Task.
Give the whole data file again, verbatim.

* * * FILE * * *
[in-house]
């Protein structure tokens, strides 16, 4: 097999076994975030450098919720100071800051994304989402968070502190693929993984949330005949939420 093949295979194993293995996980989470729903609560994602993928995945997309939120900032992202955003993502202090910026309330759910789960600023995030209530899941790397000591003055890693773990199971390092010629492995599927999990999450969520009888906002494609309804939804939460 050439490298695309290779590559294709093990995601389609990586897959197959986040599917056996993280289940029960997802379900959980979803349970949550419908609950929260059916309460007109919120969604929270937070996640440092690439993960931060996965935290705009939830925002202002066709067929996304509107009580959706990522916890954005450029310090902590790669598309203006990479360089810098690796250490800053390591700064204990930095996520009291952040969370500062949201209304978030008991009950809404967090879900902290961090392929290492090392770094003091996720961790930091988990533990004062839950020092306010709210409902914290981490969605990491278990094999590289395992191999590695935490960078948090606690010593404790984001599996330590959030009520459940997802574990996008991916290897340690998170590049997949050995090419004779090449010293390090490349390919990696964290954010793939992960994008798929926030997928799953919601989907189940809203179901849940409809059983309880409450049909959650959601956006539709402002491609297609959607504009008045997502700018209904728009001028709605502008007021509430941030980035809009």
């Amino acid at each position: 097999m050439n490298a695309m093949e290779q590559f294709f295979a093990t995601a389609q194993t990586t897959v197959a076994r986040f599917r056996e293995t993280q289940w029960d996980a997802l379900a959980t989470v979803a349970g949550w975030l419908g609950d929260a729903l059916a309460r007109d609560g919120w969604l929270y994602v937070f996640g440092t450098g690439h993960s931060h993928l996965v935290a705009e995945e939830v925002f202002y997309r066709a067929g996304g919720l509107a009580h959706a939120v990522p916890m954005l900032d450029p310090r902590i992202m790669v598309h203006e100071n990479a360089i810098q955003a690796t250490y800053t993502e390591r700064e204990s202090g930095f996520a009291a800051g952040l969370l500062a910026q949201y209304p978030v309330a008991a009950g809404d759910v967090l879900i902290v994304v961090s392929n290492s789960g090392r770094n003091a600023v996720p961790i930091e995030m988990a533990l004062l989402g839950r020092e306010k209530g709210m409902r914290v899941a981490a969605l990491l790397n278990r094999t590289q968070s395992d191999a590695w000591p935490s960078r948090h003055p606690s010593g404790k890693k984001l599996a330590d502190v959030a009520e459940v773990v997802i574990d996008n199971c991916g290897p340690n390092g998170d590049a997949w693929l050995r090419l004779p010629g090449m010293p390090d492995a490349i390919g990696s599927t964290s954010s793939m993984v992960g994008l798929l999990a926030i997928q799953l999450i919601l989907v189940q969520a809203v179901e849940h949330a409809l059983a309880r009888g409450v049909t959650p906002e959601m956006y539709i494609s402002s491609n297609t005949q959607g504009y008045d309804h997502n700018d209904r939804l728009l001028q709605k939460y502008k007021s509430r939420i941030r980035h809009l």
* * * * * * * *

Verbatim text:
[in-house]
């Protein structure tokens, strides 16, 4: 097999076994975030450098919720100071800051994304989402968070502190693929993984949330005949939420 093949295979194993293995996980989470729903609560994602993928995945997309939120900032992202955003993502202090910026309330759910789960600023995030209530899941790397000591003055890693773990199971390092010629492995599927999990999450969520009888906002494609309804939804939460 050439490298695309290779590559294709093990995601389609990586897959197959986040599917056996993280289940029960997802379900959980979803349970949550419908609950929260059916309460007109919120969604929270937070996640440092690439993960931060996965935290705009939830925002202002066709067929996304509107009580959706990522916890954005450029310090902590790669598309203006990479360089810098690796250490800053390591700064204990930095996520009291952040969370500062949201209304978030008991009950809404967090879900902290961090392929290492090392770094003091996720961790930091988990533990004062839950020092306010709210409902914290981490969605990491278990094999590289395992191999590695935490960078948090606690010593404790984001599996330590959030009520459940997802574990996008991916290897340690998170590049997949050995090419004779090449010293390090490349390919990696964290954010793939992960994008798929926030997928799953919601989907189940809203179901849940409809059983309880409450049909959650959601956006539709402002491609297609959607504009008045997502700018209904728009001028709605502008007021509430941030980035809009």
């Amino acid at each position: 097999m050439n490298a695309m093949e290779q590559f294709f295979a093990t995601a389609q194993t990586t897959v197959a076994r986040f599917r056996e293995t993280q289940w029960d996980a997802l379900a959980t989470v979803a349970g949550w975030l419908g609950d929260a729903l059916a309460r007109d609560g919120w969604l929270y994602v937070f996640g440092t450098g690439h993960s931060h993928l996965v935290a705009e995945e939830v925002f202002y997309r066709a067929g996304g919720l509107a009580h959706a939120v990522p916890m954005l900032d450029p310090r902590i992202m790669v598309h203006e100071n990479a360089i810098q955003a690796t250490y800053t993502e390591r700064e204990s202090g930095f996520a009291a800051g952040l969370l500062a910026q949201y209304p978030v309330a008991a009950g809404d759910v967090l879900i902290v994304v961090s392929n290492s789960g090392r770094n003091a600023v996720p961790i930091e995030m988990a533990l004062l989402g839950r020092e306010k209530g709210m409902r914290v899941a981490a969605l990491l790397n278990r094999t590289q968070s395992d191999a590695w000591p935490s960078r948090h003055p606690s010593g404790k890693k984001l599996a330590d502190v959030a009520e459940v773990v997802i574990d996008n199971c991916g290897p340690n390092g998170d590049a997949w693929l050995r090419l004779p010629g090449m010293p390090d492995a490349i390919g990696s599927t964290s954010s793939m993984v992960g994008l798929l999990a926030i997928q799953l999450i919601l989907v189940q969520a809203v179901e849940h949330a409809l059983a309880r009888g409450v049909t959650p906002e959601m956006y539709i494609s402002s491609n297609t005949q959607g504009y008045d309804h997502n700018d209904r939804l728009l001028q709605k939460y502008k007021s509430r939420i941030r980035h809009l």